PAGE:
Ex-player inspires Tulane

Just one year ago, Devon Walker needed his community to help keep him alive. Now, Walker is the one uplifting the community around him.

The former Tulane safety, who suffered a spinal cord injury in the second week of the 2012 season, can’t walk or even lift his arms and legs. But that hasn’t stopped him from emotionally carrying Tulane teammates, fans, administrators and admirers from around the country.

Nowhere was his lofty place in the Green Wave program more evident than last week’s season-opening win over Jackson State.

Rolling in on a wheelchair he powered via his breathing and sip-and-puff system, Walker’s presence sparked the locker room before kickoff and lit it up again when he jubilantly followed his former teammates back from the field after the game. Walker passionately spoke to the team that night, never mentioning his misfortune and physical limitations, choosing instead to focus on making the most of your opportunities and what a blessing football is.

“I couldn’t do much better than his pregame speech,” coach Curtis Johnson said. “It was awesome. I almost cried. We’ve got his spot, we’ve got his locker and we had his jersey on him. It was good. It was a good night for him.”

His words had an immediate impact.

“It was incredible to hear him speak in there and see his smiling face because it just showed us that, no matter what our problems are, if this guy can be fired up and excited and happy, we definitely can be,” sophomore safety Darion Monroe said.

“He really means so much to us, and to have him back around the team was just such a lift for everybody in the locker room. I hope he can go to every game. He’s one of us on that field, even if he can’t play.”

Teammates carried a flag emblazoned with Walker’s No. 18 onto the field. The same number was printed on T-shirts, wristbands and banners around Tulane’s campus as a unifying symbol in the dark days following his injury; it’s now a mark of hope and passion.

“He just made you happy to be out there,” linebacker Dominique Robertson said. “You look at him and then listen to him and it’s hard to let anything in the world get you down. He makes you want to play your hardest at all times and really soak in the moment because he tells you nothing is guaranteed.”

The Green Wave grappled with an entirely different set of emotions in the aftermath of his injury. For weeks, Walker’s health status was still unclear, even to those closest to him, and teammates went long periods without any meaningful contact.

Walker was in need of constant care for nearly the entire season. He was transported from his first hospital in Tulsa, Okla., to a rehab facility in Georgia before coming anywhere near his teammates. The memory of his injury was more prominent in the players’ minds than his recovery.

Uncertain whether Walker’s personality would emerge from a wheelchair or whether he would be able to communicate with them, teammates and coaches were in a monthlong haze as the Green Wave’s dreadful start trudged on.

Then, as weeks passed by and the calendar turned to 2013, Walker was able to flash his smile, speak with friends and get back around the team and football field this August.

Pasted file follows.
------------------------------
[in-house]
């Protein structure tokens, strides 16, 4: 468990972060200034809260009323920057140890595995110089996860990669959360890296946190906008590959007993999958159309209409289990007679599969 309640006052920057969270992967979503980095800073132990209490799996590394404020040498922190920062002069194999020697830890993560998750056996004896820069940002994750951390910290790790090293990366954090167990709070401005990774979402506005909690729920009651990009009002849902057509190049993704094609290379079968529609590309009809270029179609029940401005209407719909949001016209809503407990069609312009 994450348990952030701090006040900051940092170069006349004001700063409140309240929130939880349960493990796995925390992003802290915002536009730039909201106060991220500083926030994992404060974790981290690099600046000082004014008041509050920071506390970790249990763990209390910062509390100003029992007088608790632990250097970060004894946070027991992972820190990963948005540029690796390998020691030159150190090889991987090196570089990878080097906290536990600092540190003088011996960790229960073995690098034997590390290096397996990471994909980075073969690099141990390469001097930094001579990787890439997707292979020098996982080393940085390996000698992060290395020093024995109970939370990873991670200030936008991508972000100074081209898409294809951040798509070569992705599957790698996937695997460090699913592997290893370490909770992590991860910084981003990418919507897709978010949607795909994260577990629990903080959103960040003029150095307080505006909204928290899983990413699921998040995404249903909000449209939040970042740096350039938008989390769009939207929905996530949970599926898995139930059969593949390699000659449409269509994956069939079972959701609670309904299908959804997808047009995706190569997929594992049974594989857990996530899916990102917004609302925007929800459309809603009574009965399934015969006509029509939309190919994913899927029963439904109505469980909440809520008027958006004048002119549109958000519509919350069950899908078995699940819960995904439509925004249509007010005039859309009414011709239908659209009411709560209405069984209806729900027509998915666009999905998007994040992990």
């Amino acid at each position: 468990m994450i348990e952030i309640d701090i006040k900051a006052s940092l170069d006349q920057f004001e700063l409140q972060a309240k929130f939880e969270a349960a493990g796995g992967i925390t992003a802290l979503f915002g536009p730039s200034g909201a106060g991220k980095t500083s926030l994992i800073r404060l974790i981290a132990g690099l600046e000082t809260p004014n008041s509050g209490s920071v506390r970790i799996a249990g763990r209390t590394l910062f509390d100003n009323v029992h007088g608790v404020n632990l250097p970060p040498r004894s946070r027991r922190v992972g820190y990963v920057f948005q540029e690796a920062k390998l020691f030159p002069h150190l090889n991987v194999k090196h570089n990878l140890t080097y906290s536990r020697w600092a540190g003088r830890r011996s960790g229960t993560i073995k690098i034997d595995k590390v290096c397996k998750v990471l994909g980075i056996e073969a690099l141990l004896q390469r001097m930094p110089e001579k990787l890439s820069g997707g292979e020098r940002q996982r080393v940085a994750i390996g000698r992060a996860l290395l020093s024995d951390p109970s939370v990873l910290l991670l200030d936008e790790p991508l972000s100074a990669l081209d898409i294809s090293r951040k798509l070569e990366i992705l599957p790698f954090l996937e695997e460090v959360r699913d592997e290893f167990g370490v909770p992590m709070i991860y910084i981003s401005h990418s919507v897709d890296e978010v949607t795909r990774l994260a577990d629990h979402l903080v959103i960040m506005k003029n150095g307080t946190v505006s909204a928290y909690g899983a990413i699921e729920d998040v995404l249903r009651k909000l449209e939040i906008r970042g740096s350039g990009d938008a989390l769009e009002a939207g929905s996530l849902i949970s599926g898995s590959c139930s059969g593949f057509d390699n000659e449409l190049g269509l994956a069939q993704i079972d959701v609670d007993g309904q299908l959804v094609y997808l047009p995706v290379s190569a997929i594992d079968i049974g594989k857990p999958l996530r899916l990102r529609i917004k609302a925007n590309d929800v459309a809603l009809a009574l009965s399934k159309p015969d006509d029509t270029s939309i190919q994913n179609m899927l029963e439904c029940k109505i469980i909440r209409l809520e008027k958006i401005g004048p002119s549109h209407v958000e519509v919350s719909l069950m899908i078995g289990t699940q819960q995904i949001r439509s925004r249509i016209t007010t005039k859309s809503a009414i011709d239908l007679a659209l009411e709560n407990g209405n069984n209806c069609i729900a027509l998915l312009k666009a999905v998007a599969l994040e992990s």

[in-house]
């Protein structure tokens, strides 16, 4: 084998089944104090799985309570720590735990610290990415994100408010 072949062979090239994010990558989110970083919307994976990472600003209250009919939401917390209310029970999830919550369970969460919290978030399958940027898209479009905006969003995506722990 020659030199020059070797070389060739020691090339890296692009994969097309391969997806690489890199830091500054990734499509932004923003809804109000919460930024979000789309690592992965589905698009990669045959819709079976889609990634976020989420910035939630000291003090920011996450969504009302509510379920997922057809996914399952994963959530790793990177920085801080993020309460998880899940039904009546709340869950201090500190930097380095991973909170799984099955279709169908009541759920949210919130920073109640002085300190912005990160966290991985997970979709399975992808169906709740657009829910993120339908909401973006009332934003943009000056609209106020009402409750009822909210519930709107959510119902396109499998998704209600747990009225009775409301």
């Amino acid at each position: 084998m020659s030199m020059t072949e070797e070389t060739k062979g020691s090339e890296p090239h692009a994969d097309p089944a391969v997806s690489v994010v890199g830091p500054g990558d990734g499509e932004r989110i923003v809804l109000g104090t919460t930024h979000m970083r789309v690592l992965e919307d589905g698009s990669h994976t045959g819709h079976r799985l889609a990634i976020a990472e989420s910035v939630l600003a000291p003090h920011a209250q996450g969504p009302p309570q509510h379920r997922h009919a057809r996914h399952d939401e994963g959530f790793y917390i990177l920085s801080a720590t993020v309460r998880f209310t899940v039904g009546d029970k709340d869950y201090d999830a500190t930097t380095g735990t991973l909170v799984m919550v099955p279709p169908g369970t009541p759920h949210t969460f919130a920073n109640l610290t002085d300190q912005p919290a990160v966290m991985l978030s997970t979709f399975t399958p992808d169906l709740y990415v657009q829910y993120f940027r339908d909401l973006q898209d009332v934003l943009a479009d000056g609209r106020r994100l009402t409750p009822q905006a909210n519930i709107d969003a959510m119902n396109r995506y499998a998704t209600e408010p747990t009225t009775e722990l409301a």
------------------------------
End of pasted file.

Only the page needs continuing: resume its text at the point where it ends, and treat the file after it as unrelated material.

“I never played with him or even met him before his accident, and I think he’s one of the most important people I know,” said defensive tackle Chris Davenport, a transfer from LSU. “Ask anyone in this building, and they’ll all say the greatest things about him. After listening to him a few times now, I understand it all. Everyone is so happy to see him that it lifts everybody’s spirit. He means the world to this football team, and I’m proud he’s a part of us.”

Walker’s inspiration carries far beyond the locker room. Athletic Director Rick Dickson said there has been no better symbol for the university and its athletes than Walker, who re-entered the classroom for the first time last week to continue his pursuit of a molecular biology degree.

It was a watershed moment for Dickson and the benefactors, well-wishers and pro-bono workers who have given time and money to aid Walker’s recovery and return to everyday life.

“I remember being back in Tulsa as he was struggling to do anything. We had no plan in place, and we’re just trying to get him to a rehab facility and wondering what the long-term possibilities were,” Dickson said. “It was all kind of a fog. But after about six days in Tulsa, I had to go back to New Orleans to speak with our board, and I was asked to provide an update on Devon. Once I told everyone what was going on, (school President Scott Cowen) stood up and made everyone understand there won’t be a day when Tulane won’t be by this kid’s side.

“I’ve taken that command literally. So, starting with that mandate, we have gone through every avenue we can think of to provide care, and Devon has been the greatest ambassador in the world because he’s not letting anything stand in his way.”

The latest phase of Walker’s recovery is the construction of “Devon’s Den,” a state-of-the-art apartment attached to his parent’s backyard in Destrehan. Corporate sponsorships and donated time will allow Walker to live in the $400,000 addition, equipped with the best technology available, for no additional cost.

So while Walker is still depending on the kindness of others in his recovery, Dickson and many other members of the Tulane community insist it’s not a one-way gift.

“There’s nothing we can do for Devon that he hasn’t already given back to us,” Dickson said. “The people who have rallied around this cause have shown everything that’s great about our communities, both in New Orleans and around college athletics.

“But if it weren’t for the way Devon has handled himself through this whole process and the spirit he’s shown everyone, I don’t think we could have ever gotten this far. There is no telling how this story ends, but I know there’s nobody better equipped to face it. ”